By Rich Marinucci
Recently the International Association of Fire Chiefs (IAFC) received notice that their Fire Act grant application to continue with their Near-Miss program had been denied. The initial impact of this news put into action efforts to maintain this program. By all accounts the fire service has embraced the Near-Miss concept and it has proven valuable in educating firefighters in real-word safety incidents. I have been impressed since its inception, and the purpose of mentioning it here has nothing to do with the merits of the program. Instead it should be used as a reminder to everyone to continually monitor funding sources and establish a back-up plan should circumstances change.
Have a Contingency Plan
Organizations that rely on grants or other potential one-time revenue generators must consider the chance of that source not renewing for a particular program. The federal grant programs have been extremely helpful to many departments and organizations in funding apparatus, equipment, and personnel. The challenging economic times facing fire departments have made these programs even more valuable in sustaining and maintaining organizations. However, it is important to remember that eventually these programs may come to an end. As such, departments need to consider what they will do should this happen.
Apparatus and equipment will eventually need replacement. Fortunately, many departments have taken advantage of the grants to make much needed purchases for the benefit of their members and the service to their communities. It would be short sighted to believe that Uncle Sam will continue to cover every community every time they have a shortage of funds. Begin planning now for the next round. This will involve determining future needs and working with the policy makers within your community.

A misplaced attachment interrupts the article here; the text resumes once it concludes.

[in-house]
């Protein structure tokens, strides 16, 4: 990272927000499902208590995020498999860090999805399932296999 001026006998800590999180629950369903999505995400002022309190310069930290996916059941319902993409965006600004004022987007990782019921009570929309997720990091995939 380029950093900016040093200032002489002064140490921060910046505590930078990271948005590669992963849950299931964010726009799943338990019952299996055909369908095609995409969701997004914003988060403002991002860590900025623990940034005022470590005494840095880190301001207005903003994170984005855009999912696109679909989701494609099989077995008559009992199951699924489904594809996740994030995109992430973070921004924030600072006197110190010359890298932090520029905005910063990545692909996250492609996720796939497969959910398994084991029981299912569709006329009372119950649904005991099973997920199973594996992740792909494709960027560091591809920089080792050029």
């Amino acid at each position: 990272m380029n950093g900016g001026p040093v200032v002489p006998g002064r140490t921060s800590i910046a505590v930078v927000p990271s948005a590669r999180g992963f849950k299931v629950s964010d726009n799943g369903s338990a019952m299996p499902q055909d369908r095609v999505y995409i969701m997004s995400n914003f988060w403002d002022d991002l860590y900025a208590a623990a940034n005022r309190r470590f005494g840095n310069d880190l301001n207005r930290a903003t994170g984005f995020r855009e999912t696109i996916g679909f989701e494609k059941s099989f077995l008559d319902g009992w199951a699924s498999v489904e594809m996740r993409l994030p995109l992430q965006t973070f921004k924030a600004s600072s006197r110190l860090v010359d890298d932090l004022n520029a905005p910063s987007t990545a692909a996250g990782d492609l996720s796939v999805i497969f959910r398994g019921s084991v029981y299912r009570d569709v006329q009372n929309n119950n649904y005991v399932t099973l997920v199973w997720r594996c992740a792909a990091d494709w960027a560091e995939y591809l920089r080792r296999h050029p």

Think Long Term
Departments must establish a long range capital improvement plan. They must inventory all of their apparatus and equipment needs that require significant funding. This would include the obvious such as apparatus. But, organizations must also factor in items that collectively add up to a major investment.
This would include turnout gear, self-contained breathing apparatus (SCBA), any equipment that has a shelf life and is more costly than what can be absorbed in the operating budget, and any special rescue equipment or EMS monitors. List out the items and assign the expected purchase price in today’s dollars. You may be surprised at the overall expenses expected in the not too distant future. You may wish to consult National Fire Protection Association (NFPA) recommendations on the expected life of these and other items. It should come as no surprise to anyone when it is necessary to replace SCBA, protective clothing, or any other major expense items.